The next stop revealed as much. We drove to an overlook in the Dongshan Scenic Area that afforded us not only great vistas of the Pacific Ocean, but also a panoramic view of Dalian itself. From there we saw street upon street of new apartments (like the picture above) and still more sprouting up. Dr. Mao shared the fact that only around thirty percent of those apartments are occupied, meaning that much of the city stretched out before us was essentially a mirage. The Chinese real estate bubble is much discussed in the Western media nowadays, yet here that abstraction was made manifest before our very eyes.
We left Dongshan to eat lunch and then proceeded to Xinghai Square (星海广场), the largest city square in the world. Greatly inflating the prices of the surrounding real estate, the square is the brainchild of a recently imprisoned Chinese politician, who got his political start as mayor of Dalian. At one end of the square is a procession of bronze footprints leading to the sea, terminating atop a large structure resembling both and open book and a pair of wings—metaphors for Dalian’s glorious future. The footprints were cast from Dalian residents aged one to over one hundred. A pair of the imprisoned mayor’s own footprints march along with the rest, and had been gilded before his fall from grace. Yet to those who know where to look, other symbols of his challenge to Beijing’s authority remain: the square itself dwarfs Tiananmen and at its center is a huabiao (华表) in mimicry of those found at the Forbidden City. This same man was also the one responsible for the glittering convention center we saw from the old harbor earlier in the morning.
Just off Xinghai Square is a museum devoted to the history of Dalian. The exhibit housed artifacts dating from Dalian’s genesis as a fishing village, through the periods of Russian, Japanese, and Chinese rule down to the modern day. Afterwards we made a final stop at the circle that has historically been Dalian’s central business district. This was ringed by more Japanese-built, Neoclassical buildings, nearly all of which have become branches of major Chinese and international banks. Done for the day, students were then free to get dinner and explore the city on their own.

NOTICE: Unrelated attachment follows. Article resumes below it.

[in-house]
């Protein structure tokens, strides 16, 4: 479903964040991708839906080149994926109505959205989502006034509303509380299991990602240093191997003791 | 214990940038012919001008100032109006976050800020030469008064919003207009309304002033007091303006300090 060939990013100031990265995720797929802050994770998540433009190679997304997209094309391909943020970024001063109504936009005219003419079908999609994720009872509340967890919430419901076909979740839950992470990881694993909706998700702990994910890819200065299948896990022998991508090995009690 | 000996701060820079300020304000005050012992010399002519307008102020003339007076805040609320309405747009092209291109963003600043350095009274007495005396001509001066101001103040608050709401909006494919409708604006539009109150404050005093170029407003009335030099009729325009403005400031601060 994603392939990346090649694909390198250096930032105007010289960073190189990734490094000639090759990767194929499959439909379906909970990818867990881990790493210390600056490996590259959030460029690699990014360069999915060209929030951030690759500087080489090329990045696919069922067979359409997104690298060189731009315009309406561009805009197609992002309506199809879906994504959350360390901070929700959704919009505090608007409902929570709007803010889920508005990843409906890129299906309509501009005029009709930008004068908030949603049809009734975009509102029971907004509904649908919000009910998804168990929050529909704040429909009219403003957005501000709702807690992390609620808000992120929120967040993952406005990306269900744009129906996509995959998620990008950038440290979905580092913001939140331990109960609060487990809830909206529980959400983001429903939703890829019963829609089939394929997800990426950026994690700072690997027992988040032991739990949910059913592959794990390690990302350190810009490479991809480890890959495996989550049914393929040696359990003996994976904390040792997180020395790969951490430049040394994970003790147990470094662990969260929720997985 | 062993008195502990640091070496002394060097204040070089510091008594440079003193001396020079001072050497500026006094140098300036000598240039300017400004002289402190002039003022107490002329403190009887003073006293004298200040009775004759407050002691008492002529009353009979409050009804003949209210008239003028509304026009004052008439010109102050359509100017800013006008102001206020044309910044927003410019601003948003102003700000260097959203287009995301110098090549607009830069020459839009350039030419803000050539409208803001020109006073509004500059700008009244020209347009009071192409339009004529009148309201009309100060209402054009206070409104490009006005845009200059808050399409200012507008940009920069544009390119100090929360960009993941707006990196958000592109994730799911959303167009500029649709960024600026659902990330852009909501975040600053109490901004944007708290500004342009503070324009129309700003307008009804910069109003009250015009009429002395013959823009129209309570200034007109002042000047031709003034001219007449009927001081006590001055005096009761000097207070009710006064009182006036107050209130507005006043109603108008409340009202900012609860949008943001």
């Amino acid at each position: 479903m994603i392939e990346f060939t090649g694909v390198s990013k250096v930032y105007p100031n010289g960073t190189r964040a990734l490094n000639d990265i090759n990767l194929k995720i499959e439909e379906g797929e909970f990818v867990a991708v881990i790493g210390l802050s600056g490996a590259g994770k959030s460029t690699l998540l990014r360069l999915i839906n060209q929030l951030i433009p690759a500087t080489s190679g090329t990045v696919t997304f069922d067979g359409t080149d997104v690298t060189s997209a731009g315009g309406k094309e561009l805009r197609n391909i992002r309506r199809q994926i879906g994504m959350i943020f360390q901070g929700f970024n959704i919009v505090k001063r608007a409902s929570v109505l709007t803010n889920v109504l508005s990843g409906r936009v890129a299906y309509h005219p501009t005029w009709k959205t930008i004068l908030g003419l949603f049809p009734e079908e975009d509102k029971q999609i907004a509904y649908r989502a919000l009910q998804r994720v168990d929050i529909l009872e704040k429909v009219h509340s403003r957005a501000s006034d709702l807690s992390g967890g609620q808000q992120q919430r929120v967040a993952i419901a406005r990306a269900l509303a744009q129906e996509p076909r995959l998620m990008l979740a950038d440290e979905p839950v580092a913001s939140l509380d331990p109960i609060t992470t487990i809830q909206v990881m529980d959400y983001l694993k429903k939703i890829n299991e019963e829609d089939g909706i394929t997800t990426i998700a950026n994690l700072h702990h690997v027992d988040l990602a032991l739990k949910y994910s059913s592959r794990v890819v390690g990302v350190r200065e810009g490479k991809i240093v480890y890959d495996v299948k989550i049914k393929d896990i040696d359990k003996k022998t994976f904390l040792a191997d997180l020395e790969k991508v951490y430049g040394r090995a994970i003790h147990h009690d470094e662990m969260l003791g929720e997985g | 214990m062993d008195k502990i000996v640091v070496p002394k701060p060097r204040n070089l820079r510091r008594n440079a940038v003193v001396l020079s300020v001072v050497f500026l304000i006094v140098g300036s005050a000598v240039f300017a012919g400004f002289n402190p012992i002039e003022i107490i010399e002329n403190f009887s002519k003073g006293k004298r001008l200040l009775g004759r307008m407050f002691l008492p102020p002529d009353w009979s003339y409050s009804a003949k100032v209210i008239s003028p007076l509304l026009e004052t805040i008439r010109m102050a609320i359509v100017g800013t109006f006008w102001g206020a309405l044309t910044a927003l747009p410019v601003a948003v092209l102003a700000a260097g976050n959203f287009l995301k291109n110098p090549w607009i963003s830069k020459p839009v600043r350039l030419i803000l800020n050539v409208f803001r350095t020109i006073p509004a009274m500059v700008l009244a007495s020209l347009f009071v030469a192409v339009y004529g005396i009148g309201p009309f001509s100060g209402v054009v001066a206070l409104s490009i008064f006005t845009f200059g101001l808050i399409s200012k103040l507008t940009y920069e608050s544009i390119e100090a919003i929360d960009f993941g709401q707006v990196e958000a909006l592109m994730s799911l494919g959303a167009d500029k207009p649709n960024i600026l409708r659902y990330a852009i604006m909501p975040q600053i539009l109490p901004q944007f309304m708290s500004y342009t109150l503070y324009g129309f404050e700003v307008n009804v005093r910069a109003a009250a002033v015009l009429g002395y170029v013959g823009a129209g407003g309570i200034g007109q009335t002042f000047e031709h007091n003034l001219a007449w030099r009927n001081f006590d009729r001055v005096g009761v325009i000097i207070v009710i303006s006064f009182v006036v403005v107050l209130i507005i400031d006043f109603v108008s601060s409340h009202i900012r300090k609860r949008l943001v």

On Friday, our group met for breakfast, then set off to drive Binhai Rd. (滨海路). This scenic coastal drive runs atop cliffs overlooking the Pacific. At one point along the road, we left our van to walk around and enjoy the cool sea breeze, a refreshing respite from the air of inland Beijing! From there, we continued our drive all the way down to the southernmost tip of the Liaodong peninsula. The British had constructed a lighthouse here at the point where the Bay of Bohai meets the Yellow Sea. Walking down a long flight of stairs, we descended the cliffs to stand amidst the salt and spray and look out on the imaginary boundary.
The afternoon we spent touring Lüshun (旅顺), better known in the West as Port Arthur. Once a separate city, Lüshun was the military port of the old Russian leasehold, before the Chinese subsequently merged its administration with that of Dalian, the civilian port. After a hearty lunch at a local restaurant, we visited the first item on our Lüshun itinerary: the Russo-Japanese prison.
Originally constructed by the Russians, this prison essentially developed into a concentration camp under Japanese rule. Within these walls, the Japanese colonizers abused and executed many Chinese and Koreans, as well as Japanese political dissidents. The prison contained all of the unsavory elements one would expect: dark cells, a torture chamber, medical wards for experimentation on human subjects, and a gallows. The complex stands as testimony to another kind of modernization—the mechanical, social Darwinist modernization of the early 20th Century. Most interesting from my perspective was how the CCP has attempted to co-opt the suffering of the Chinese at this place. As Dr. Mao pointed out, although the mistreatment of prisoners is a historical fact, the prison was never known for having jailed Communists. Nevertheless, the prison museum contains many poems allegedly written by “party members” who suffered there at the hands of the Japanese.